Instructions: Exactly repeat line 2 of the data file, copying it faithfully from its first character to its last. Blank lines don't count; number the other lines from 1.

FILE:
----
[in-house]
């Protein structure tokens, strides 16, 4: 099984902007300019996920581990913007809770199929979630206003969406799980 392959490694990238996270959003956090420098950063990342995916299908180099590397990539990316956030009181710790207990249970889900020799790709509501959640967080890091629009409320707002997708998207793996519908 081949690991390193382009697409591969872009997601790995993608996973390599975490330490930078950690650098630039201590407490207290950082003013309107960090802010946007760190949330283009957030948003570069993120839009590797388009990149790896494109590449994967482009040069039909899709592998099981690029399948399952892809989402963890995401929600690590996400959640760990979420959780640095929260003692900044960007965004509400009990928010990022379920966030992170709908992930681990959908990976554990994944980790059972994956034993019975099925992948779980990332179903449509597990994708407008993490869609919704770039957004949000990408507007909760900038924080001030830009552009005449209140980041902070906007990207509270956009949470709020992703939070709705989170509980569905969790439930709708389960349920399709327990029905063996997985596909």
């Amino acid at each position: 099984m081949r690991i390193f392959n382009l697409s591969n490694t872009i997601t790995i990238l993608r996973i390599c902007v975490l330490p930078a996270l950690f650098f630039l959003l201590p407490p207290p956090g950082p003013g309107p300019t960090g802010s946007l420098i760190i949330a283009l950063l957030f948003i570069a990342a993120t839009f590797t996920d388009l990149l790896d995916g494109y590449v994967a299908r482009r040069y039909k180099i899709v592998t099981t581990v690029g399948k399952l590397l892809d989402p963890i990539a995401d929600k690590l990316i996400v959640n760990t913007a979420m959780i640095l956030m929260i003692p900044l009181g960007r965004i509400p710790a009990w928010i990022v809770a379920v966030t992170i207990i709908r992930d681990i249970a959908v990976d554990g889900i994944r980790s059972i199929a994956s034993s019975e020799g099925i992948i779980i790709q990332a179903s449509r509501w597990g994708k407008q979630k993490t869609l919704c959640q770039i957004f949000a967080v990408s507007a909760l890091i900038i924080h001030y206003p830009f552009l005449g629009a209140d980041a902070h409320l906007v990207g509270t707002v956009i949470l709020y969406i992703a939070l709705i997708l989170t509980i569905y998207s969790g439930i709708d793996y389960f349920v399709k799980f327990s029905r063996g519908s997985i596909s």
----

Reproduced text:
């Protein structure tokens, strides 16, 4: 099984902007300019996920581990913007809770199929979630206003969406799980 392959490694990238996270959003956090420098950063990342995916299908180099590397990539990316956030009181710790207990249970889900020799790709509501959640967080890091629009409320707002997708998207793996519908 081949690991390193382009697409591969872009997601790995993608996973390599975490330490930078950690650098630039201590407490207290950082003013309107960090802010946007760190949330283009957030948003570069993120839009590797388009990149790896494109590449994967482009040069039909899709592998099981690029399948399952892809989402963890995401929600690590996400959640760990979420959780640095929260003692900044960007965004509400009990928010990022379920966030992170709908992930681990959908990976554990994944980790059972994956034993019975099925992948779980990332179903449509597990994708407008993490869609919704770039957004949000990408507007909760900038924080001030830009552009005449209140980041902070906007990207509270956009949470709020992703939070709705989170509980569905969790439930709708389960349920399709327990029905063996997985596909």